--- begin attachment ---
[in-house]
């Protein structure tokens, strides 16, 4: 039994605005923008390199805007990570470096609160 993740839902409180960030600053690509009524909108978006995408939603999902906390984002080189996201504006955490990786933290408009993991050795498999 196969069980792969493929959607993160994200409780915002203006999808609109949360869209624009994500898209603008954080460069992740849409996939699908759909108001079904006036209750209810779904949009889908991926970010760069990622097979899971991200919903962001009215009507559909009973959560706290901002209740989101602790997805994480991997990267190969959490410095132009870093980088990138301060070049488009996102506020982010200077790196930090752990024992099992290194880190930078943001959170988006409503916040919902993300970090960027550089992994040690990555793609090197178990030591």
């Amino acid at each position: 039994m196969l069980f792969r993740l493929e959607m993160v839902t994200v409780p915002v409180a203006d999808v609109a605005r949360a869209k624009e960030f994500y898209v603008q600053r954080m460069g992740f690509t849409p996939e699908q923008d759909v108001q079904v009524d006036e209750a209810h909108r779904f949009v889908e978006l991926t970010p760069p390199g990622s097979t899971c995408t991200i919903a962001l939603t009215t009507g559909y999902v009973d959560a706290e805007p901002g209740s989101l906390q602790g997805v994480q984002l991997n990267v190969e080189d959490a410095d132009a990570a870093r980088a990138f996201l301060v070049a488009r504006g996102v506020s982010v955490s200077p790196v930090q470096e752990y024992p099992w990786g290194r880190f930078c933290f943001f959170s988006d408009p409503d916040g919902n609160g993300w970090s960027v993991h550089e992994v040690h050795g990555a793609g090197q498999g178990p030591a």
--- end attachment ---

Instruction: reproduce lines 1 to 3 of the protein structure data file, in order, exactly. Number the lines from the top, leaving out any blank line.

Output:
[in-house]
């Protein structure tokens, strides 16, 4: 039994605005923008390199805007990570470096609160 993740839902409180960030600053690509009524909108978006995408939603999902906390984002080189996201504006955490990786933290408009993991050795498999 196969069980792969493929959607993160994200409780915002203006999808609109949360869209624009994500898209603008954080460069992740849409996939699908759909108001079904006036209750209810779904949009889908991926970010760069990622097979899971991200919903962001009215009507559909009973959560706290901002209740989101602790997805994480991997990267190969959490410095132009870093980088990138301060070049488009996102506020982010200077790196930090752990024992099992290194880190930078943001959170988006409503916040919902993300970090960027550089992994040690990555793609090197178990030591």
């Amino acid at each position: 039994m196969l069980f792969r993740l493929e959607m993160v839902t994200v409780p915002v409180a203006d999808v609109a605005r949360a869209k624009e960030f994500y898209v603008q600053r954080m460069g992740f690509t849409p996939e699908q923008d759909v108001q079904v009524d006036e209750a209810h909108r779904f949009v889908e978006l991926t970010p760069p390199g990622s097979t899971c995408t991200i919903a962001l939603t009215t009507g559909y999902v009973d959560a706290e805007p901002g209740s989101l906390q602790g997805v994480q984002l991997n990267v190969e080189d959490a410095d132009a990570a870093r980088a990138f996201l301060v070049a488009r504006g996102v506020s982010v955490s200077p790196v930090q470096e752990y024992p099992w990786g290194r880190f930078c933290f943001f959170s988006d408009p409503d916040g919902n609160g993300w970090s960027v993991h550089e992994v040690h050795g990555a793609g090197q498999g178990p030591a």